Wednesday, May 30, 2007

The Dreaded Day

I was at the courthouse at 7:50 in the morning; went through security, just like at airports, without any hitch. There were already a handful of people waiting by the jury assembly room, which at this time was still locked. In a few minutes one of the staff came to open the door and we all walked in. I took one of the second row seats...I don't like sitting in the front row. It must have something to do when I was in school, where I don't want the teacher to see me right away.

We were supposed to be there at no later than 8:15 AM. So, there we were sitting, waiting for our fate. By 8:30 the guy next to me started complaining. He wasn't happy to be there, he has other things to do, he said. Sure. I'm not happy either, but I don't want to be fined $1,500.00 for not showing up. The guy left for a while to get something to eat. Me, I didn't have a decent breakfast. I tried eating 1 1/2 piece of raisin bread toast, but I couldn't eat most of it, though I tried stuffing them in my mouth. They were tasteless. A little before 9:00 a staff showed up and welcomed all of us unwilling participants. She explained everything to us, though most of it was in the handbook, but she did it more detailed, down to the places where we could get our lunch, enumerating the names and at which corner we could find them. A judge came to the room to welcome us and gave us a pep talk. He sounded and talked just like Robert Shapiro. He understood how we felt about the whole thing, but he reminded us that it is what makes this country great; that it is our moral duty to participate in the justice system; that if we try to dodge it and go to another state, it is the same; and the only way to escape from it is not to be here in this country. He said further that we are all immigrants or of immigrant ancestry.

After all that talk, we were given our badge holders, handbooks, parking permits, and we surrendered our summons. We were instructed to wear our badges at all times, visibly on our chest, in any part of the building. It's a way for the lawyers to identify us as jurors. The reason for that is there are times the lawyers discuss cases out of the courtroom and they are not supposed to let jurors hear them. So, if they see a juror nearby them they quit discussing the case. If a juror happens to hear them the case will be dismissed. All cases in the courthouse are criminal in nature. Civil cases are heard in another jurisdiction.

When all was said and done, we waited...and waited...and waited. It was getting close to 12:00 noon. I was praying already that they would let us go...send us home. But by 11:45 a staff started calling names for the jury panel. I waited with apprehension praying that my name won't be called. Then my heart skipped a bit when I thought it was my name, but it was not. Oh, I heaved a sigh of relief. But she went on to call some more name came out of the speaker loud and clear. "Here," I called back.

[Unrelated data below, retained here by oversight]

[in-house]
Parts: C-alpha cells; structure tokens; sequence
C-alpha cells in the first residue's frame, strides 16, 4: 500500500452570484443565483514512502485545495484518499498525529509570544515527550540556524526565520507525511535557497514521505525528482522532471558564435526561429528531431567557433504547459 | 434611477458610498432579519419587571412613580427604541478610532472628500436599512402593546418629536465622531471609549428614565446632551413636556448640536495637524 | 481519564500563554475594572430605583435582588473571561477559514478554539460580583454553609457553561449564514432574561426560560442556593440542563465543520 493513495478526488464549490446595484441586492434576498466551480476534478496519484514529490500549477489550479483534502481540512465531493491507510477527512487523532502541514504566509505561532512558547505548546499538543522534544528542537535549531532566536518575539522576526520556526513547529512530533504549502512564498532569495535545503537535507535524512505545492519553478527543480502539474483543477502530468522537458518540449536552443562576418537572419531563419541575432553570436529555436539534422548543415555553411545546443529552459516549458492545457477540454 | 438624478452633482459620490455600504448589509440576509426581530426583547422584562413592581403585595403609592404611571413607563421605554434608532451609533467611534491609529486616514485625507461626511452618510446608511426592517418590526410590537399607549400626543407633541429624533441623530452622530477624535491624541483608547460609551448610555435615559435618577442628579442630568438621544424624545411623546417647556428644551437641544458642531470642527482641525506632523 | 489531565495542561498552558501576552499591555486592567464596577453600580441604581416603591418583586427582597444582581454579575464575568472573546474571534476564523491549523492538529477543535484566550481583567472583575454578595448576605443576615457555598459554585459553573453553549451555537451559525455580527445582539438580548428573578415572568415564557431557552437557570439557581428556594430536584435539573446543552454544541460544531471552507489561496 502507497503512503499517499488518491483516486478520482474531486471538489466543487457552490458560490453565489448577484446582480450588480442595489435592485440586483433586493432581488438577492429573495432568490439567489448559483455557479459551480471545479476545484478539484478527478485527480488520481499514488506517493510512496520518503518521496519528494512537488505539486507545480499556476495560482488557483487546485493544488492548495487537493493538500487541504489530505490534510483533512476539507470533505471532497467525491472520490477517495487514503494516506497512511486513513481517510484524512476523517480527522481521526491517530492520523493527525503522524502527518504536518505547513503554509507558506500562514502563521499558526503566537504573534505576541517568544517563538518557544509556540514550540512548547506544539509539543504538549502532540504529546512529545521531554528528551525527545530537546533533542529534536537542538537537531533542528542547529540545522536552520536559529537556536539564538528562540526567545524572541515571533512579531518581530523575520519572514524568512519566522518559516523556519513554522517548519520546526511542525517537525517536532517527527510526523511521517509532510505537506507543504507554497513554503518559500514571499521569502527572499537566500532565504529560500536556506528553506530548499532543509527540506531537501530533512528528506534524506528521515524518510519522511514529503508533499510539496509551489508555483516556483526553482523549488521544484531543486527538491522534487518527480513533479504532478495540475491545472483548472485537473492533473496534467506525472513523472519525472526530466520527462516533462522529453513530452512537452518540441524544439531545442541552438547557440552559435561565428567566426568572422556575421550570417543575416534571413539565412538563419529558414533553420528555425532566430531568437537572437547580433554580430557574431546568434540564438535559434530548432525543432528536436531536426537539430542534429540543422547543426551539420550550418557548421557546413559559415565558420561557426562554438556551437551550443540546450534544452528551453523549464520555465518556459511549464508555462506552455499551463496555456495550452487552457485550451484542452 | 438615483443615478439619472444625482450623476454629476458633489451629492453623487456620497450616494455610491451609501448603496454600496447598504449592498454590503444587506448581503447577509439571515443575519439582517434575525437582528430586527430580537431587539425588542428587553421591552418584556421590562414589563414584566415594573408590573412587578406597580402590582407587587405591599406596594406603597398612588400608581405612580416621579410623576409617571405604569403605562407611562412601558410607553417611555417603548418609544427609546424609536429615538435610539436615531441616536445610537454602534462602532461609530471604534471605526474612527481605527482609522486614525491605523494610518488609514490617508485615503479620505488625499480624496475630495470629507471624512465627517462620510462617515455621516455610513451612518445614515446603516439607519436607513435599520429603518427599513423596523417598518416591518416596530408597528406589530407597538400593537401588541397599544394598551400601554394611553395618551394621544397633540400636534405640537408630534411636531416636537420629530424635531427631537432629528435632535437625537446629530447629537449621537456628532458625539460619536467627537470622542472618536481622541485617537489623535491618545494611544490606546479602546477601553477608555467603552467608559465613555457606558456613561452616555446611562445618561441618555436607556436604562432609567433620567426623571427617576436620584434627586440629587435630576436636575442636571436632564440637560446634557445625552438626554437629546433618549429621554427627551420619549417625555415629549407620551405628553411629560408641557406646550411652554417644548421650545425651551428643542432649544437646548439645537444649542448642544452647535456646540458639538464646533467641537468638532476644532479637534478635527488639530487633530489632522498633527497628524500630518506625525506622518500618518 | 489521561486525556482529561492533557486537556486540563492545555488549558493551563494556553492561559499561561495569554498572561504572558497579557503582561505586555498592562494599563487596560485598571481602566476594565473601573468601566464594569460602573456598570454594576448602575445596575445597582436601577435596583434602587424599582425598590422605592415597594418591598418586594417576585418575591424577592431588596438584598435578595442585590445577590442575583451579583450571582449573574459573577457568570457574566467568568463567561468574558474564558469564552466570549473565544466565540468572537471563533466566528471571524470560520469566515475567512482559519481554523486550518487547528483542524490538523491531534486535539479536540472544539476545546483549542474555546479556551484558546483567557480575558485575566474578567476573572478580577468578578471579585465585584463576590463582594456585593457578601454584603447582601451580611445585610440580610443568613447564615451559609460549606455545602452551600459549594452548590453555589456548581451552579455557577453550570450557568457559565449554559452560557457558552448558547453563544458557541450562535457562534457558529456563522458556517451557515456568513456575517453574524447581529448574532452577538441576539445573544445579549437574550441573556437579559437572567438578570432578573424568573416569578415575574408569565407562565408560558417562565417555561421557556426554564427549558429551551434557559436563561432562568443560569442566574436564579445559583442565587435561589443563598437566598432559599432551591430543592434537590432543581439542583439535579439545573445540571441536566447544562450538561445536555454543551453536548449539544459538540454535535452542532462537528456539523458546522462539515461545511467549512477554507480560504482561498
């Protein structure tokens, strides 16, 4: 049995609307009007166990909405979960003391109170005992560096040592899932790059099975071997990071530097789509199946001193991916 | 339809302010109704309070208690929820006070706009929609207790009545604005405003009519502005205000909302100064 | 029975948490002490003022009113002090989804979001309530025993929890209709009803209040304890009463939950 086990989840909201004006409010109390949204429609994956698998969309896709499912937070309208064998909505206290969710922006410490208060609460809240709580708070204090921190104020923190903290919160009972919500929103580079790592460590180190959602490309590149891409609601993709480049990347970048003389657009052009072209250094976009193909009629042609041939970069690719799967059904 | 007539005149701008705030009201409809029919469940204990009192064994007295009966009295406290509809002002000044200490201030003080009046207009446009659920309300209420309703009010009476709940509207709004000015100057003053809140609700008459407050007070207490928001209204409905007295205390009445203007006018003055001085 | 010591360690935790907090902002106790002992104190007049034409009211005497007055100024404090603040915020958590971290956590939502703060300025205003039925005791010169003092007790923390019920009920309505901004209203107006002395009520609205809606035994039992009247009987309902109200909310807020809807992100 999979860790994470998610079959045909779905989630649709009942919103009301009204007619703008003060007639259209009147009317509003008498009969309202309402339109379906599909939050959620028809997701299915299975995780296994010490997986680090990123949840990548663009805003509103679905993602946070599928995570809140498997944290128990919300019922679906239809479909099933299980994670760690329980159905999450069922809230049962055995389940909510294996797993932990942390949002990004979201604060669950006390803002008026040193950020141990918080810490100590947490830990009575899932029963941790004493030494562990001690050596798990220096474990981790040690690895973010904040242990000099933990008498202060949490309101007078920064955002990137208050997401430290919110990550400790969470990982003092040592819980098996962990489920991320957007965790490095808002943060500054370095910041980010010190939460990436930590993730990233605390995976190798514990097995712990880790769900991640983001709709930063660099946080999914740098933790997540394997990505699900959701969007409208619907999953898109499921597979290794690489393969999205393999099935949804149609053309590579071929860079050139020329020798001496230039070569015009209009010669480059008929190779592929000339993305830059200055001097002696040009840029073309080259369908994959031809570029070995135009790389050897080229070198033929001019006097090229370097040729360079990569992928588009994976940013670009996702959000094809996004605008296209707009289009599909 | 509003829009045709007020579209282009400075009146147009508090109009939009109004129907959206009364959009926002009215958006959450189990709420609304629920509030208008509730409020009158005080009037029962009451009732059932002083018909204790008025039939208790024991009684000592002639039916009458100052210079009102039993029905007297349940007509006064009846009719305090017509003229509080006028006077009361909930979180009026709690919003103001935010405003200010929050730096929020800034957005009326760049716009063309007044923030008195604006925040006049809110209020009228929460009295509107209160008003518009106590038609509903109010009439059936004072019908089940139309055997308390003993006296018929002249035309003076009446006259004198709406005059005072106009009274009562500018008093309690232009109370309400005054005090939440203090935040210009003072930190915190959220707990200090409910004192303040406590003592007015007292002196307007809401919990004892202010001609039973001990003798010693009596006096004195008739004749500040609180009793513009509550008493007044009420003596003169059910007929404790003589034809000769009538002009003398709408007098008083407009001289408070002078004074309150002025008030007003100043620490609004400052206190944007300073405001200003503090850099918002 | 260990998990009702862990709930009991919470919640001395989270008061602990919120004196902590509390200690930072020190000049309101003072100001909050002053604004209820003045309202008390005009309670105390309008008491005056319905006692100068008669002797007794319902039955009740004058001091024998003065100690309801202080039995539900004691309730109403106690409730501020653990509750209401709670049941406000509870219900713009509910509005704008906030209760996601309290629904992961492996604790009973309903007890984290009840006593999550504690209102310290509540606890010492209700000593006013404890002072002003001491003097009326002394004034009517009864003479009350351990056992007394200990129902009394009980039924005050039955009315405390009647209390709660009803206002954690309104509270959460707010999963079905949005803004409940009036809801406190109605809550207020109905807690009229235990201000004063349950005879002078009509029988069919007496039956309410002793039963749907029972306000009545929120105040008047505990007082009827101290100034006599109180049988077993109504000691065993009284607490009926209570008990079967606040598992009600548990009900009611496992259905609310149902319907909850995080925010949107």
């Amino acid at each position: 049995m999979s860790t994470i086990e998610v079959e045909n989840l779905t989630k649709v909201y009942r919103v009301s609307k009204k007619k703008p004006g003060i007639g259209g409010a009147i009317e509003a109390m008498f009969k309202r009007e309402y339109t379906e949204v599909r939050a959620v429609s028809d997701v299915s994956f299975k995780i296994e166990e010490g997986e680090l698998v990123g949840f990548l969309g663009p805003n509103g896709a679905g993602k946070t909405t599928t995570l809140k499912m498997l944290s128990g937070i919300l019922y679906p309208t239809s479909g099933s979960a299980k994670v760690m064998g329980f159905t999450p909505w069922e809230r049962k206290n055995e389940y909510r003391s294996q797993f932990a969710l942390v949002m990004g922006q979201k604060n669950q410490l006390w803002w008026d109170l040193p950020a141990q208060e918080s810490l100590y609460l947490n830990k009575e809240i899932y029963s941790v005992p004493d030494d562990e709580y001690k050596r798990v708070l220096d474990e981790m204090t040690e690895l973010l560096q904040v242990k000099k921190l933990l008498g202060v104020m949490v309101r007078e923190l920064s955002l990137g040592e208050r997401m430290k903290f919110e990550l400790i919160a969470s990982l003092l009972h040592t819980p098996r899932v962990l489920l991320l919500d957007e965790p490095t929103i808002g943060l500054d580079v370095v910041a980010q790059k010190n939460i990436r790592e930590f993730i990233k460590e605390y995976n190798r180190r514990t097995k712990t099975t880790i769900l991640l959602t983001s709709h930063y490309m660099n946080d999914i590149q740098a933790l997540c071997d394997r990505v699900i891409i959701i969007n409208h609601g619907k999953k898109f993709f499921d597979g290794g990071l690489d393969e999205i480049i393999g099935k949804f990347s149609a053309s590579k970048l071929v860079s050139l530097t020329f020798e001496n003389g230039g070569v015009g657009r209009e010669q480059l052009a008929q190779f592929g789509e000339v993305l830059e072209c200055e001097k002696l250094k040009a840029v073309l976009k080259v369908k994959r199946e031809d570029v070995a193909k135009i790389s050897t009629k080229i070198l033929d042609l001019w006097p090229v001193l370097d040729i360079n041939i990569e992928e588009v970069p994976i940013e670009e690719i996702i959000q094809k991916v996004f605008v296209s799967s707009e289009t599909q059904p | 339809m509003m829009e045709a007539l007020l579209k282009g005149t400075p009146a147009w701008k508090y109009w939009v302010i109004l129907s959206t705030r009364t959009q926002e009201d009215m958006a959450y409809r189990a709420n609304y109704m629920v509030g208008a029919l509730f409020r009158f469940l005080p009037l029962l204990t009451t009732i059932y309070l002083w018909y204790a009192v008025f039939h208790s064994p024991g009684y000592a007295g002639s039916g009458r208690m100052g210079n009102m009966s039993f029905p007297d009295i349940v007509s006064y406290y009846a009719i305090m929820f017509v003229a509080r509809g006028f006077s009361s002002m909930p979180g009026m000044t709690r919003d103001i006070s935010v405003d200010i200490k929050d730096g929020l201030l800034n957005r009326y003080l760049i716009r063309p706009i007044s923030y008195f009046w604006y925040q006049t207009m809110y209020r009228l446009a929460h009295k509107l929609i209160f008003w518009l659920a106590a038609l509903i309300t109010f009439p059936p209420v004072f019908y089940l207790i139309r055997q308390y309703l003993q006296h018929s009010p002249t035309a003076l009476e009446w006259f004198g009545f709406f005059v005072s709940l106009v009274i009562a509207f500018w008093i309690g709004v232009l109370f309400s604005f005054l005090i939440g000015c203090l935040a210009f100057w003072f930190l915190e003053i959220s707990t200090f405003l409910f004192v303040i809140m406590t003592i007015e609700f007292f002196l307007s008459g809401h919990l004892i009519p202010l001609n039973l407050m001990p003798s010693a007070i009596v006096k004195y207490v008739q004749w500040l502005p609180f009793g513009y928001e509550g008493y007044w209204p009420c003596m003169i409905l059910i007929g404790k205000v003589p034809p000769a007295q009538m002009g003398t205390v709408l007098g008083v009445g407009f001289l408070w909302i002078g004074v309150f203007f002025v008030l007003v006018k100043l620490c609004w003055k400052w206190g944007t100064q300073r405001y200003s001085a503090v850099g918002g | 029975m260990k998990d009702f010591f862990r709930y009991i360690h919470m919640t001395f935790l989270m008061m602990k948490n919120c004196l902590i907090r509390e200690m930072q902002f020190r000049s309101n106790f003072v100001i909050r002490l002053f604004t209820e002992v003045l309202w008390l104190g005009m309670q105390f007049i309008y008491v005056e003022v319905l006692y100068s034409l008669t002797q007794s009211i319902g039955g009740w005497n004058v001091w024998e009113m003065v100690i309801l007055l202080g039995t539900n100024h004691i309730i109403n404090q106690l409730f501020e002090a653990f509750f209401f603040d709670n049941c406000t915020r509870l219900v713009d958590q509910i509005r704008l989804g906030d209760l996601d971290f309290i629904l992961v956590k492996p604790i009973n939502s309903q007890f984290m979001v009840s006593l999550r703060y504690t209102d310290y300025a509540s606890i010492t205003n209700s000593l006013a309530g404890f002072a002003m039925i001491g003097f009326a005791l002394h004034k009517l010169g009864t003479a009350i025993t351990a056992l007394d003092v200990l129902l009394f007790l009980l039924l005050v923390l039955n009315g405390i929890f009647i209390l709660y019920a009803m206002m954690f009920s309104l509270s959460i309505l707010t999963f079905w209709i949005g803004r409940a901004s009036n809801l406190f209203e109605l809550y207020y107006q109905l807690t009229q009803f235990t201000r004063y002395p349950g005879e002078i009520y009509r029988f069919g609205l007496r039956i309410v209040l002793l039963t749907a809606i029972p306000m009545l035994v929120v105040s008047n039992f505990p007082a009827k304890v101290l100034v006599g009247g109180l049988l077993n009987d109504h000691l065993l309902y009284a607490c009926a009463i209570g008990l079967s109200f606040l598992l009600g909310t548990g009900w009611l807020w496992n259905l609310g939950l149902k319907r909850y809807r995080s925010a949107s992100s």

We were instructed to go to the 3rd floor, Dept. G. So the 50 or so people filed out of the room to the upper floor. There we waited at the hallway near the courtroom, and in a few minutes a court clerk let us in. We sat down and the judge greeted us. We barely sounded more like a whimper, and the judge said, "You can do better than that." So we all replied in unison in a much louder voice. He understood our feeling...that we were not happy to be there.

Finally, I saw what was inside that very courtroom. It's unlike the ones we usually see on TV. The jury seats were metal padded foldable ones, and the spectators', were spring-loaded to fold automatically, and were made of plastic. They were cold to sit on; not comfortable. The judge, of course, had the best seat in the room--swivel, leather upholstery, high back with arms.

We were each given questionnaires to fill up at home, and were instructed to return the next day at 10:15 AM. I'm in, but still praying to be dismissed, hoping that they get the 12 jurors and 2 alternates before they get to my name.

I had lunch then headed home; I was so tired and sleepy I went to bed and took a nap.

Saturday, May 26, 2007

A Long Weekend

Monday the 28th is Memorial Day, a holiday, and this means we have a long weekend. Some people have gone out of town, but I have opted to stay put. I am not going to any campground, amusement parks, or out of town visiting some friends who could be out there celebrating. It was not TGIF for me yesterday. I've been fidgeting in my seat since last month every time I'm reminded to do my duty as a citizen. I received a court summons to be present at jury service selection. I have registered by phone as instructed within 5 days of receiving the summons. Since then I get anxiety attacks every time I think of it. I don't want to sit at a witness stand and be cross examined by the prosecuting and defense attorneys. But, I have to do it; my duty as a citizen. Ngeee. I know it's my duty, what else can I do? But it seems not fare to me.